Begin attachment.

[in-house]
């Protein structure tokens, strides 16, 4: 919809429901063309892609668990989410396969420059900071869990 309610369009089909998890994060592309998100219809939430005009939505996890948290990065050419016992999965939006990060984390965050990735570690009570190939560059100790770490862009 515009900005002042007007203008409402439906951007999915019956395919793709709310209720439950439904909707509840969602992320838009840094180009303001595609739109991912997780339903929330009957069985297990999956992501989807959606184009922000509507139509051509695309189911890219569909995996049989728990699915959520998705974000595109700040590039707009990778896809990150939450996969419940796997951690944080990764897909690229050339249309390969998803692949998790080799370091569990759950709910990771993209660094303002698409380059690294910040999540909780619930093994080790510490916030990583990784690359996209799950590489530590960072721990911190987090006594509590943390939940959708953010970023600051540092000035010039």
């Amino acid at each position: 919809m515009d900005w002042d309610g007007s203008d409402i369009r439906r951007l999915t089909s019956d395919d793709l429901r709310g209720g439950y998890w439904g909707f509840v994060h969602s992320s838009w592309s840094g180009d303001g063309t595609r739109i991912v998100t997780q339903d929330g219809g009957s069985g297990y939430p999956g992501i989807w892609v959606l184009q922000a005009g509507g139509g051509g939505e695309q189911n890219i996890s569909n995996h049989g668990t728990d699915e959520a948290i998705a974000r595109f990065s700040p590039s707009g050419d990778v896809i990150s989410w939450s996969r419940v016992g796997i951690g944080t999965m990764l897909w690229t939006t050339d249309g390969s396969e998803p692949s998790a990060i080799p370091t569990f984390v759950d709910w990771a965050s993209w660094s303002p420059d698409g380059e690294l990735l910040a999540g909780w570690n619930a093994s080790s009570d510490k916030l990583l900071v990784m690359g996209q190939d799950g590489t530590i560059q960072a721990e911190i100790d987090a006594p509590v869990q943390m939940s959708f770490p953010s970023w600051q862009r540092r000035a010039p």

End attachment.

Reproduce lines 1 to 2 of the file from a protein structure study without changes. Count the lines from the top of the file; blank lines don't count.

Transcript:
[in-house]
């Protein structure tokens, strides 16, 4: 919809429901063309892609668990989410396969420059900071869990 309610369009089909998890994060592309998100219809939430005009939505996890948290990065050419016992999965939006990060984390965050990735570690009570190939560059100790770490862009 515009900005002042007007203008409402439906951007999915019956395919793709709310209720439950439904909707509840969602992320838009840094180009303001595609739109991912997780339903929330009957069985297990999956992501989807959606184009922000509507139509051509695309189911890219569909995996049989728990699915959520998705974000595109700040590039707009990778896809990150939450996969419940796997951690944080990764897909690229050339249309390969998803692949998790080799370091569990759950709910990771993209660094303002698409380059690294910040999540909780619930093994080790510490916030990583990784690359996209799950590489530590960072721990911190987090006594509590943390939940959708953010970023600051540092000035010039």